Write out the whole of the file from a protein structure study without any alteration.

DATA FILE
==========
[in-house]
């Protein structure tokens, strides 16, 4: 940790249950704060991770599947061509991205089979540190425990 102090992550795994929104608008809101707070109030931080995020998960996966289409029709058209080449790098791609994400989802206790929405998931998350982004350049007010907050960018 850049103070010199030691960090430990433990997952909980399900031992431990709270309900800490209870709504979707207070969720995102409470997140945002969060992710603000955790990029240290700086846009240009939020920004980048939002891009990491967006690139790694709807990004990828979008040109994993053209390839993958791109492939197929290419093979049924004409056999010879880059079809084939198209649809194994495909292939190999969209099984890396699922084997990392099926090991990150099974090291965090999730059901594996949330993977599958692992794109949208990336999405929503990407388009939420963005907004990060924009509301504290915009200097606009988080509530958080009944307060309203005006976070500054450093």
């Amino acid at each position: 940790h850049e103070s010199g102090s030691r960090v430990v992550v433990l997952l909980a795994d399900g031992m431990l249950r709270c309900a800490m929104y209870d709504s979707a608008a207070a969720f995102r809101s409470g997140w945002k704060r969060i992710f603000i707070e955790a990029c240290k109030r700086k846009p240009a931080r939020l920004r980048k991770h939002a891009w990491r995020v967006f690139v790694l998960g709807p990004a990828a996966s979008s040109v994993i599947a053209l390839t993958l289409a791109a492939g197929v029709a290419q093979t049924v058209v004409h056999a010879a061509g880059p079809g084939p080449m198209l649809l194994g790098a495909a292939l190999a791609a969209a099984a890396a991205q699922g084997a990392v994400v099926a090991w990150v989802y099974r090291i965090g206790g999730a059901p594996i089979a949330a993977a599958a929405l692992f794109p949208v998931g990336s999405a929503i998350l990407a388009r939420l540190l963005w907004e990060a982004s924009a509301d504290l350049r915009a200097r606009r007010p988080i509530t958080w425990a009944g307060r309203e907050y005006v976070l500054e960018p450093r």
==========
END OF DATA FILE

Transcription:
[in-house]
């Protein structure tokens, strides 16, 4: 940790249950704060991770599947061509991205089979540190425990 102090992550795994929104608008809101707070109030931080995020998960996966289409029709058209080449790098791609994400989802206790929405998931998350982004350049007010907050960018 850049103070010199030691960090430990433990997952909980399900031992431990709270309900800490209870709504979707207070969720995102409470997140945002969060992710603000955790990029240290700086846009240009939020920004980048939002891009990491967006690139790694709807990004990828979008040109994993053209390839993958791109492939197929290419093979049924004409056999010879880059079809084939198209649809194994495909292939190999969209099984890396699922084997990392099926090991990150099974090291965090999730059901594996949330993977599958692992794109949208990336999405929503990407388009939420963005907004990060924009509301504290915009200097606009988080509530958080009944307060309203005006976070500054450093």
């Amino acid at each position: 940790h850049e103070s010199g102090s030691r960090v430990v992550v433990l997952l909980a795994d399900g031992m431990l249950r709270c309900a800490m929104y209870d709504s979707a608008a207070a969720f995102r809101s409470g997140w945002k704060r969060i992710f603000i707070e955790a990029c240290k109030r700086k846009p240009a931080r939020l920004r980048k991770h939002a891009w990491r995020v967006f690139v790694l998960g709807p990004a990828a996966s979008s040109v994993i599947a053209l390839t993958l289409a791109a492939g197929v029709a290419q093979t049924v058209v004409h056999a010879a061509g880059p079809g084939p080449m198209l649809l194994g790098a495909a292939l190999a791609a969209a099984a890396a991205q699922g084997a990392v994400v099926a090991w990150v989802y099974r090291i965090g206790g999730a059901p594996i089979a949330a993977a599958a929405l692992f794109p949208v998931g990336s999405a929503i998350l990407a388009r939420l540190l963005w907004e990060a982004s924009a509301d504290l350049r915009a200097r606009r007010p988080i509530t958080w425990a009944g307060r309203e907050y005006v976070l500054e960018p450093r």